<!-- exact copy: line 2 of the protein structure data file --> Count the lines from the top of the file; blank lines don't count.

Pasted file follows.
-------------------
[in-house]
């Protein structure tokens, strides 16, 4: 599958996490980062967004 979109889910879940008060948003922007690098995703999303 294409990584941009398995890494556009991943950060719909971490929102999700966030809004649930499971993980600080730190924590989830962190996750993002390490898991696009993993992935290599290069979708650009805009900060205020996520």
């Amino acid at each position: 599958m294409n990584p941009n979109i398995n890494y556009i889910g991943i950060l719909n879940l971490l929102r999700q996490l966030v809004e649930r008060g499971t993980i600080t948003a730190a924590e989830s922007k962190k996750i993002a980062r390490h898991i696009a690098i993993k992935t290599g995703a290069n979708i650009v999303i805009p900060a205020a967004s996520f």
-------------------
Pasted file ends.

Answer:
């Protein structure tokens, strides 16, 4: 599958996490980062967004 979109889910879940008060948003922007690098995703999303 294409990584941009398995890494556009991943950060719909971490929102999700966030809004649930499971993980600080730190924590989830962190996750993002390490898991696009993993992935290599290069979708650009805009900060205020996520």